Topic: Fauna - Rapanui South
This includes the O’Sullivans’ farm above the beach and the Rapanui Petrel Colony located on the southern side of the Rapanui Stream.
This was my first visit to the Petrel Colony on the O’Sullivan’s farm. The wind sheared scrub looks out across to Petrel Rock. (Grey-faced petrel – (Pterodroma macroptera)).
23.10.2003 PHO2008-296-297, 300, 1066, 1073-1075, 1077-1078,
As I made my way towards the petrel colony, I spotted lots of rabbits. I also heard a skylark (Alauda arvensis), singing. There were lots of cliff-top sand dunes on the farm as well. Some of them were fenced off from stock. There were also some beaten up macrocarpas (Monterey cypress – Cupressus macrocarpa), banksias (Banksia integrifolia subsp. integrifolia), Norfolk Island pines (Araucaria heterophylla), the odd Monterey pine (Pinus radiata), boxthorn (Lycium ferocissimum), coprosmas and pepper trees (Macropiper excelsum). According to the O’Sullivans, the owner before last had planted the Norfolk pines and the banksias.
I finally managed to scramble down an unstable cliff face that consisted mostly of loose sand and soil to the beach. Just above the beach, a large Maori Ice plant (Disphyma australe), was showing off its pink flowers. (The Maori word is Horokaka). I sometimes call them cushion plants because they are nice and soft. So much so that terns and gulls prefer them for nesting on, when given a choice. This cushion plant which is actually a succulent, occupied a naked sand patch that the resident kikuyu (Pennisetum clandestinum),hadn’t managed to invade. The high tide area of this small horseshoe type cove (Driftwood Cove) was littered in beached logs. This is the only place on the Rapanui South Beach where logs can accumulate for any length of time.
The cliffs, like the others on this coastline were clothed in an approximately 15 foot high layer of lush green algae. This was obviously the splash zone.
Back up top I had a mug of tea and a vegemite cob. I saw more rabbits, an Australasian harrier (Circus approximans) and listened to a blackbird singing.
26.10.2003 PHO2008-325-326, 331, 336, 344
CLIFF SEQUENCING. This included the two resident rock stacks, namely, Petrel Rock and the R shaped rock. Of particular interest was the vegetation growing on them. Most of the cliff bases had differing degrees of green algae decorating them. Orange oxidation was also present in some places on the cliffs. (More commonly known as rust).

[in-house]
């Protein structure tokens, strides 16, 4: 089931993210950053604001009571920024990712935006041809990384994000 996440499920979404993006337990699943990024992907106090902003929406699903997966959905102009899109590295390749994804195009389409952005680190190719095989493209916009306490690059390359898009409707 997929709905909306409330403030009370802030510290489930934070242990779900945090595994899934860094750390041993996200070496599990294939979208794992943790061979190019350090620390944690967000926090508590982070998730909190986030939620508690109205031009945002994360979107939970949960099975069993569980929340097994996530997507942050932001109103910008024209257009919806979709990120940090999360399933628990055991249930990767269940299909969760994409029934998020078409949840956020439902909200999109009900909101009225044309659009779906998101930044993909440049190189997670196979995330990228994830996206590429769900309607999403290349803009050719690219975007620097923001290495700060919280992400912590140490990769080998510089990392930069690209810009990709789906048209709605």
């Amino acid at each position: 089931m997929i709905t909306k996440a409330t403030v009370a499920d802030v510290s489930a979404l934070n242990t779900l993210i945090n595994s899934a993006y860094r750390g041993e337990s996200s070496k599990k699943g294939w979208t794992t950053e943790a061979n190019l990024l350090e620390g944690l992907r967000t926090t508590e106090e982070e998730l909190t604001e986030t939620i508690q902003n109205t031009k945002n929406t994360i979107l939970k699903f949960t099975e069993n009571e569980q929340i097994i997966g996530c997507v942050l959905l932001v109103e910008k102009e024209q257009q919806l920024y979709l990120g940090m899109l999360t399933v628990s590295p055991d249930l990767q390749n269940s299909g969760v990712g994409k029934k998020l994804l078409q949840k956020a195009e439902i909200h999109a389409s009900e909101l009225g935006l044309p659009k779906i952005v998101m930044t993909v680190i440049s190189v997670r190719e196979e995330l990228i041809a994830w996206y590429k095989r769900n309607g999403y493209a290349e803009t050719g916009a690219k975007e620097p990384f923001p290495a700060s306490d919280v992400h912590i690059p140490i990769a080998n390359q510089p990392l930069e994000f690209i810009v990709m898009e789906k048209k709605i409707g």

At the bluff that separates Pilot Point from Rapanui South Beach, I sent some sprats into a panic as I splashed through the water.
Photographed a pink flowering ice plant in the vicinity of the Petrel Colony. The view looked north towards Rapanui North Beach. By the time I returned to the main entrance (the colony is predator proof fenced); everyone that I had walked in with had left. As I walked away I heard a young petrel call out.
Just before rounding Petrel Rock, I spotted three separate bunches of tightly matted yellow twine. Strolling down the beach listening to the chorus cicadas (Amphipsalta zelandica), chirping on the cliffs, I noticed lots of small jellyfish that had been washed up. There appeared to be two different kinds of jellyfish. One type, By-The-Wind-Sailor (Velella velella), was brilliant blue in colour and appeared to have a type of semi-hardened shell surrounded by brilliant blue transparent film. They were about 1.1/2 inches in length.
Just south of Driftwood Cove I photographed a row of macrocarpa trees atop the cliffs.
Returning to the Rapanui Stream, a woman walked down towards the beach. Her belongings were on some rocks. A couple of red billed gulls were trying to get at the contents of her sealed lunchbox.